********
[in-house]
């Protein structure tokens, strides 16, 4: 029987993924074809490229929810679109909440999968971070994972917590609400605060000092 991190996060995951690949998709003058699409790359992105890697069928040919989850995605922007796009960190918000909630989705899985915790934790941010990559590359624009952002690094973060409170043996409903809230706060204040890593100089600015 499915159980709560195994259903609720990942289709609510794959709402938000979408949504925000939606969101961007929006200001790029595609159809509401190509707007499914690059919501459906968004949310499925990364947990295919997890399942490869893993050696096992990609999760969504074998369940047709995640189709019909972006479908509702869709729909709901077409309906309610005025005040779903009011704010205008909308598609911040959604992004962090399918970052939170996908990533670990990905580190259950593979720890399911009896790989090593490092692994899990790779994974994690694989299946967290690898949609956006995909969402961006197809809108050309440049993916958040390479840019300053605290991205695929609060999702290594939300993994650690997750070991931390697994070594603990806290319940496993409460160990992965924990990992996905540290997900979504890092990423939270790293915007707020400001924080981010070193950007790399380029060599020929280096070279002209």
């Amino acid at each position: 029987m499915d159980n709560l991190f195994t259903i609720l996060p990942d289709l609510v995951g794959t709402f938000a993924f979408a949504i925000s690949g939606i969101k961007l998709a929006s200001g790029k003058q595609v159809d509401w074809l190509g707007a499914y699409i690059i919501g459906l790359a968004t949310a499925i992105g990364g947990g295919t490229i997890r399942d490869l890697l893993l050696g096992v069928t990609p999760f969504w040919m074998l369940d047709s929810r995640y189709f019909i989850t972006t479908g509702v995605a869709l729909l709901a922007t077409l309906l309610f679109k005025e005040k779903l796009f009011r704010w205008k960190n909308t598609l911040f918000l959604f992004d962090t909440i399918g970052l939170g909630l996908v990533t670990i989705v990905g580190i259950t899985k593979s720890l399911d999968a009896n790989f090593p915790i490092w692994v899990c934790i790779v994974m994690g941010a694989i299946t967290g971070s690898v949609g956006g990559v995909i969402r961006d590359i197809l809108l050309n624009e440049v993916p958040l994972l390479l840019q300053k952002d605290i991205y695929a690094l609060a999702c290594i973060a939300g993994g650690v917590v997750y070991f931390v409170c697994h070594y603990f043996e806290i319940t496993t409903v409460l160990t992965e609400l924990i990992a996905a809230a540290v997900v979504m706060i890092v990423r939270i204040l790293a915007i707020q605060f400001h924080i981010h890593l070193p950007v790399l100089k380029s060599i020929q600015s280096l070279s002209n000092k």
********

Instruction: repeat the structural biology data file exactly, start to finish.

[in-house]
């Protein structure tokens, strides 16, 4: 029987993924074809490229929810679109909440999968971070994972917590609400605060000092 991190996060995951690949998709003058699409790359992105890697069928040919989850995605922007796009960190918000909630989705899985915790934790941010990559590359624009952002690094973060409170043996409903809230706060204040890593100089600015 499915159980709560195994259903609720990942289709609510794959709402938000979408949504925000939606969101961007929006200001790029595609159809509401190509707007499914690059919501459906968004949310499925990364947990295919997890399942490869893993050696096992990609999760969504074998369940047709995640189709019909972006479908509702869709729909709901077409309906309610005025005040779903009011704010205008909308598609911040959604992004962090399918970052939170996908990533670990990905580190259950593979720890399911009896790989090593490092692994899990790779994974994690694989299946967290690898949609956006995909969402961006197809809108050309440049993916958040390479840019300053605290991205695929609060999702290594939300993994650690997750070991931390697994070594603990806290319940496993409460160990992965924990990992996905540290997900979504890092990423939270790293915007707020400001924080981010070193950007790399380029060599020929280096070279002209």
């Amino acid at each position: 029987m499915d159980n709560l991190f195994t259903i609720l996060p990942d289709l609510v995951g794959t709402f938000a993924f979408a949504i925000s690949g939606i969101k961007l998709a929006s200001g790029k003058q595609v159809d509401w074809l190509g707007a499914y699409i690059i919501g459906l790359a968004t949310a499925i992105g990364g947990g295919t490229i997890r399942d490869l890697l893993l050696g096992v069928t990609p999760f969504w040919m074998l369940d047709s929810r995640y189709f019909i989850t972006t479908g509702v995605a869709l729909l709901a922007t077409l309906l309610f679109k005025e005040k779903l796009f009011r704010w205008k960190n909308t598609l911040f918000l959604f992004d962090t909440i399918g970052l939170g909630l996908v990533t670990i989705v990905g580190i259950t899985k593979s720890l399911d999968a009896n790989f090593p915790i490092w692994v899990c934790i790779v994974m994690g941010a694989i299946t967290g971070s690898v949609g956006g990559v995909i969402r961006d590359i197809l809108l050309n624009e440049v993916p958040l994972l390479l840019q300053k952002d605290i991205y695929a690094l609060a999702c290594i973060a939300g993994g650690v917590v997750y070991f931390v409170c697994h070594y603990f043996e806290i319940t496993t409903v409460l160990t992965e609400l924990i990992a996905a809230a540290v997900v979504m706060i890092v990423r939270i204040l790293a915007i707020q605060f400001h924080i981010h890593l070193p950007v790399l100089k380029s060599i020929q600015s280096l070279s002209n000092k």